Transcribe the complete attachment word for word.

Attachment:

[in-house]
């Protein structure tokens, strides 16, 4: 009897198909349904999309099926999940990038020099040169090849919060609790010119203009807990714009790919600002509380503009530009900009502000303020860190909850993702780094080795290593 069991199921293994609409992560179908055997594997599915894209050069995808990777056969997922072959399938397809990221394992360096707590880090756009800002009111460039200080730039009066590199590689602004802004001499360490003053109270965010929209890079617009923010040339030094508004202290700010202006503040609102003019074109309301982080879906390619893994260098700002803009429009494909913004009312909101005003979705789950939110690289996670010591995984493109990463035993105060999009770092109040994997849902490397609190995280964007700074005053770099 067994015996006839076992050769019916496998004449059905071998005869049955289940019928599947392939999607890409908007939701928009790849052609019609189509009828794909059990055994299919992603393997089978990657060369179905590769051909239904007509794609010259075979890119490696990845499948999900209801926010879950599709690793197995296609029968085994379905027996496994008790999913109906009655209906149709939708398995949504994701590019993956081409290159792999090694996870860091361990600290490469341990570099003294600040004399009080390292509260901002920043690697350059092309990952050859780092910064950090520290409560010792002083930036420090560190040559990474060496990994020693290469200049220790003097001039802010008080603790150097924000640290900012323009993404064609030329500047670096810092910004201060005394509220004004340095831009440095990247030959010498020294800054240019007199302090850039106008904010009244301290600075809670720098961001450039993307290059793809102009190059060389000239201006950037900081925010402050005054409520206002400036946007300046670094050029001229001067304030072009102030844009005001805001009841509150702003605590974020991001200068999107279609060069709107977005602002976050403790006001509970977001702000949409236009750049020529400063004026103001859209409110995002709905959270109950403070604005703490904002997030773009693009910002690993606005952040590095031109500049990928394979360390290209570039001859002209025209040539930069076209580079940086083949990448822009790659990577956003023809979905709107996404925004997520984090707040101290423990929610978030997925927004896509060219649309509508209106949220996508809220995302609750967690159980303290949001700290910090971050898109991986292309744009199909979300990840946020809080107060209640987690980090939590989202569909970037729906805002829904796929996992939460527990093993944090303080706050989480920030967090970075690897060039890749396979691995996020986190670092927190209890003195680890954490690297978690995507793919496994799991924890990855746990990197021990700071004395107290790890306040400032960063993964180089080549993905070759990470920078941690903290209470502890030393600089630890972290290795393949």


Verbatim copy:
[in-house]
């Protein structure tokens, strides 16, 4: 009897198909349904999309099926999940990038020099040169090849919060609790010119203009807990714009790919600002509380503009530009900009502000303020860190909850993702780094080795290593 069991199921293994609409992560179908055997594997599915894209050069995808990777056969997922072959399938397809990221394992360096707590880090756009800002009111460039200080730039009066590199590689602004802004001499360490003053109270965010929209890079617009923010040339030094508004202290700010202006503040609102003019074109309301982080879906390619893994260098700002803009429009494909913004009312909101005003979705789950939110690289996670010591995984493109990463035993105060999009770092109040994997849902490397609190995280964007700074005053770099 067994015996006839076992050769019916496998004449059905071998005869049955289940019928599947392939999607890409908007939701928009790849052609019609189509009828794909059990055994299919992603393997089978990657060369179905590769051909239904007509794609010259075979890119490696990845499948999900209801926010879950599709690793197995296609029968085994379905027996496994008790999913109906009655209906149709939708398995949504994701590019993956081409290159792999090694996870860091361990600290490469341990570099003294600040004399009080390292509260901002920043690697350059092309990952050859780092910064950090520290409560010792002083930036420090560190040559990474060496990994020693290469200049220790003097001039802010008080603790150097924000640290900012323009993404064609030329500047670096810092910004201060005394509220004004340095831009440095990247030959010498020294800054240019007199302090850039106008904010009244301290600075809670720098961001450039993307290059793809102009190059060389000239201006950037900081925010402050005054409520206002400036946007300046670094050029001229001067304030072009102030844009005001805001009841509150702003605590974020991001200068999107279609060069709107977005602002976050403790006001509970977001702000949409236009750049020529400063004026103001859209409110995002709905959270109950403070604005703490904002997030773009693009910002690993606005952040590095031109500049990928394979360390290209570039001859002209025209040539930069076209580079940086083949990448822009790659990577956003023809979905709107996404925004997520984090707040101290423990929610978030997925927004896509060219649309509508209106949220996508809220995302609750967690159980303290949001700290910090971050898109991986292309744009199909979300990840946020809080107060209640987690980090939590989202569909970037729906805002829904796929996992939460527990093993944090303080706050989480920030967090970075690897060039890749396979691995996020986190670092927190209890003195680890954490690297978690995507793919496994799991924890990855746990990197021990700071004395107290790890306040400032960063993964180089080549993905070759990470920078941690903290209470502890030393600089630890972290290795393949």